Subject matter seems to be split fairly equally between wry observations of the world around her (Friday Night, Knock 'Em Out) and digs at her ex-boyfriends (Smile, Not Big). Each song is varied and strong enough to stand out from the one that comes before. My personal favourites are Knock 'Em Out with its stuttering drumbeat (about unwanted attention from undesirables), Everything's Just Wonderful (a well-written anthem about the burdens of most young people these days) and Friend Of Mine, although I think that just abut every song on here is a winner. However, Take What You Take is an awful pop-by-numbers song which should have been left off in favour of the far more superior B-side Nan, You're A Window Shopper.
I believe that this is a fine album and one that proves Lily Allen to be a consummate songwriter and singer.
It's clever, contemporary and coarse, but where does Lily Allen's debut album fit in? My over-riding irritation wasn't the music but the poor recording standard - it was 'over-blown' which makes it sound loud when it's not, and makes it near impossible to actually turn up the volume because it sounds as if the speakers will be damaged. I guess that's not the performer's fault (is it?) but it was a severe distraction for me. Other than that there was a hint of Gwen Stefani about the lyrics, albeit London-ified, and if truth be told without some of the American girl's real singing ability.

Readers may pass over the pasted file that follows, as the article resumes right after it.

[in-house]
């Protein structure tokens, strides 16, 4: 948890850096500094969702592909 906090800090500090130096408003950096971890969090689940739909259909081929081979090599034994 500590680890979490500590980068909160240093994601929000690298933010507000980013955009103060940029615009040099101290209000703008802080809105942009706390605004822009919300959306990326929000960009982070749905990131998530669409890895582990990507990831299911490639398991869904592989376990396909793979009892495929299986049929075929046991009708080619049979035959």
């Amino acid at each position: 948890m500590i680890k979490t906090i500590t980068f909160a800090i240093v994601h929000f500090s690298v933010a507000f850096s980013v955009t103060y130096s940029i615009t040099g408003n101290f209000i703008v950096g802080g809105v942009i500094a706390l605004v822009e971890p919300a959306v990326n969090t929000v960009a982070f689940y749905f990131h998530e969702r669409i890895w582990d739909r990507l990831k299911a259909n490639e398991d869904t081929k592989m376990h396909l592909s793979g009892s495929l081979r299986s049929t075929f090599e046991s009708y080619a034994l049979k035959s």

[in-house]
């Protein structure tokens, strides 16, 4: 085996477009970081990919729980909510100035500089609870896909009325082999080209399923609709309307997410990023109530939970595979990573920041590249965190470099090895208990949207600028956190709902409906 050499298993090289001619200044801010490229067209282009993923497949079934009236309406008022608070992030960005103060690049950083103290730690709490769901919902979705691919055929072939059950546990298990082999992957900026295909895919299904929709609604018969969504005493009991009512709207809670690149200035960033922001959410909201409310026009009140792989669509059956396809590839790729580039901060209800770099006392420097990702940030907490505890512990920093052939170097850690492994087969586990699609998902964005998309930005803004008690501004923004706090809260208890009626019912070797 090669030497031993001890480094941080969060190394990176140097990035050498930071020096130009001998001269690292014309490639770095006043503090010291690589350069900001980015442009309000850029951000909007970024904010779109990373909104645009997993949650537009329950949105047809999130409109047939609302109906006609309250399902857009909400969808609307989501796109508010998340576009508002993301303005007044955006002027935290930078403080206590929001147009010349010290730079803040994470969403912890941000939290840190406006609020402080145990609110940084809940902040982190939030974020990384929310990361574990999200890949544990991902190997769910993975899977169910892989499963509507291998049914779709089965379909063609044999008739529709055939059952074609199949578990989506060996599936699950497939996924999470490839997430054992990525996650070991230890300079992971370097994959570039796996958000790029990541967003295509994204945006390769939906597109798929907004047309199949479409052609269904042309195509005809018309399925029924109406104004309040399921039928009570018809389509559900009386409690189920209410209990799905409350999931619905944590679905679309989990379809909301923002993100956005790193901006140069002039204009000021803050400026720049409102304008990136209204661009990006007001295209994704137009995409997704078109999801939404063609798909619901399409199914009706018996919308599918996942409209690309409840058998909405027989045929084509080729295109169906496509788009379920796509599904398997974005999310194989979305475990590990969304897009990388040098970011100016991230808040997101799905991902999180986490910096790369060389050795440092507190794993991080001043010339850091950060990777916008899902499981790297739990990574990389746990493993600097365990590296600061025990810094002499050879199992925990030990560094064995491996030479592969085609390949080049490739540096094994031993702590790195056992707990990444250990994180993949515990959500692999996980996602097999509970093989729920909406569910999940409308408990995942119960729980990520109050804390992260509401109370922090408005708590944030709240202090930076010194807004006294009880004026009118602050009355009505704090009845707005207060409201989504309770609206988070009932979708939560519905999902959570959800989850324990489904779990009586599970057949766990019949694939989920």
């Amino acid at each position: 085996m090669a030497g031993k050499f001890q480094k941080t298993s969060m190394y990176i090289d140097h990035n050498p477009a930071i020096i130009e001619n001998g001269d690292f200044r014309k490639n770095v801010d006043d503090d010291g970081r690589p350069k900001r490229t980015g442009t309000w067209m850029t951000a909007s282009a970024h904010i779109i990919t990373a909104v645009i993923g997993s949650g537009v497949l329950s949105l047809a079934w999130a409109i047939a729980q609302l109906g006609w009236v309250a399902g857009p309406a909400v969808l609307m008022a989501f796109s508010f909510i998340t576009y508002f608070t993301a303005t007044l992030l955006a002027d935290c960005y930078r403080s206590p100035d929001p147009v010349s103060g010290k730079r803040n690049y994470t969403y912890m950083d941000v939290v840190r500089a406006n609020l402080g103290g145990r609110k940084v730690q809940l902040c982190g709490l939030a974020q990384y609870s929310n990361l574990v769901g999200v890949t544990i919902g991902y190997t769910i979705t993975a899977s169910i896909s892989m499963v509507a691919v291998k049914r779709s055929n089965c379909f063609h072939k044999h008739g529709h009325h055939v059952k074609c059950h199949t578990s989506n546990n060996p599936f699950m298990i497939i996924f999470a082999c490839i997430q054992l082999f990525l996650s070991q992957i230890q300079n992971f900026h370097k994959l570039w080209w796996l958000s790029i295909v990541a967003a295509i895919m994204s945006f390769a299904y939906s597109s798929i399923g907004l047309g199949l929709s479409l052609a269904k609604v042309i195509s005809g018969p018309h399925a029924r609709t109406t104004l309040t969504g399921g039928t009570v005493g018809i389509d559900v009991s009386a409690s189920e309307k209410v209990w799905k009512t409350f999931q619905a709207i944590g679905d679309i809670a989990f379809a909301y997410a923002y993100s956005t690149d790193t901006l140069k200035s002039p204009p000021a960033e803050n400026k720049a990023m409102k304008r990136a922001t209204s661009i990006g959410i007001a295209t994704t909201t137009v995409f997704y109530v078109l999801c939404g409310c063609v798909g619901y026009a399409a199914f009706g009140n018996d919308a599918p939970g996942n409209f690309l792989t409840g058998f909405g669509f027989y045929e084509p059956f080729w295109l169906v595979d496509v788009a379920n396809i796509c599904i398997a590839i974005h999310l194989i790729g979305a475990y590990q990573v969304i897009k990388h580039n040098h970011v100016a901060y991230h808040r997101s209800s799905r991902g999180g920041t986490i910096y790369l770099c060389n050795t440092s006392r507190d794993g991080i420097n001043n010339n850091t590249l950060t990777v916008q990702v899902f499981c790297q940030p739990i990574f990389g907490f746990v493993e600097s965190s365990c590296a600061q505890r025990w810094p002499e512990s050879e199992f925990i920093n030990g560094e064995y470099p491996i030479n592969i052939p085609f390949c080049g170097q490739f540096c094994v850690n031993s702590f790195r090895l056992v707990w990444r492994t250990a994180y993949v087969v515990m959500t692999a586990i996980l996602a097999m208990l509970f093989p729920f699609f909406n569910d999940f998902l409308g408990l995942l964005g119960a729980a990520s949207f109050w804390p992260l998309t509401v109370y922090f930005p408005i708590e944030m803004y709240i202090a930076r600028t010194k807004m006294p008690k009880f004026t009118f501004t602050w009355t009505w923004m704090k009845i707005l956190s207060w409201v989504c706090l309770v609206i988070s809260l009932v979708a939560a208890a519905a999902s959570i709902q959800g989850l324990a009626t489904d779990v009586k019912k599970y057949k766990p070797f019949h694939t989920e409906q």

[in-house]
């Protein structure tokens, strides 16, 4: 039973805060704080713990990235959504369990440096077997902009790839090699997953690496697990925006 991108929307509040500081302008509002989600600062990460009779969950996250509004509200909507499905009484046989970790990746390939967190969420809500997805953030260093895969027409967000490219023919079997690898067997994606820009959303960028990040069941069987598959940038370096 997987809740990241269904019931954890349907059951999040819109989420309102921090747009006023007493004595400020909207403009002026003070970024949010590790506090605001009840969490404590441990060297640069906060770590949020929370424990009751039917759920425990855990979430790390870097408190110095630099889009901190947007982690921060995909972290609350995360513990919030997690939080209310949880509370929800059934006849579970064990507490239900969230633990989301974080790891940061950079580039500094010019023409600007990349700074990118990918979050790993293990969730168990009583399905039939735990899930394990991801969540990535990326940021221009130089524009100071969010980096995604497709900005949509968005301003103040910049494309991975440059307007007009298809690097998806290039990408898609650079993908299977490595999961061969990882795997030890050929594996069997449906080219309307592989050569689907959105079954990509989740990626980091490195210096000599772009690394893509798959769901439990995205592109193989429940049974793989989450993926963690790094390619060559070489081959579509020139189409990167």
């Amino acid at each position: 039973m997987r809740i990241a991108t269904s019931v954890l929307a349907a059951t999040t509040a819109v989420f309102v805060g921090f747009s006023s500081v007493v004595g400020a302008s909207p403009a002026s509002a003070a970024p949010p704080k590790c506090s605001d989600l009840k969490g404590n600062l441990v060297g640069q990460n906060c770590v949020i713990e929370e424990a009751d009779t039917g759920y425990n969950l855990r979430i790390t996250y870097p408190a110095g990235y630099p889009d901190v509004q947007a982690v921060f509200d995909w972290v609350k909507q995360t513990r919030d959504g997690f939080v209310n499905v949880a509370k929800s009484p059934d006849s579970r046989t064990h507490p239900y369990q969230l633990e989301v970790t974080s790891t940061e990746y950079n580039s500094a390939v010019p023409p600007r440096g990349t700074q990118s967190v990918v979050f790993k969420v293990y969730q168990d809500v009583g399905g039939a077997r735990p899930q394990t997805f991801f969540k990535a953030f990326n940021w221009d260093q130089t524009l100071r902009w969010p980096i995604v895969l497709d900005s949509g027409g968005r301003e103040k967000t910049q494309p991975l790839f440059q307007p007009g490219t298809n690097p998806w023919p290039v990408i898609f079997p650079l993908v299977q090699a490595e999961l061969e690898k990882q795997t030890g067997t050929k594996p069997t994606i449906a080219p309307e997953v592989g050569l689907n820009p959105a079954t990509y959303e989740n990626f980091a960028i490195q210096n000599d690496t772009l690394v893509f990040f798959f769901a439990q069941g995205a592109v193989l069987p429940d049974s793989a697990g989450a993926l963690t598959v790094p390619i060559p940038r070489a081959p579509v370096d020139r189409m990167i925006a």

I think you either like Lily Allen or you don't, and I can understand both sides. Favourite track: Littlest Things. She's different, but I can't help but feel that Amy Winehouse has done a much better job of turning urban angst and personal issues into songs that stand up on their own whether you actually listen to the words or not. It's a different style, of course, but there's a rawness that Amy can call upon if she wants to that - in my humble opinion - isn't in Lily's locker. Sharp-witted and observant? Yes. Will I be listening to it a few years from now? I doubt it.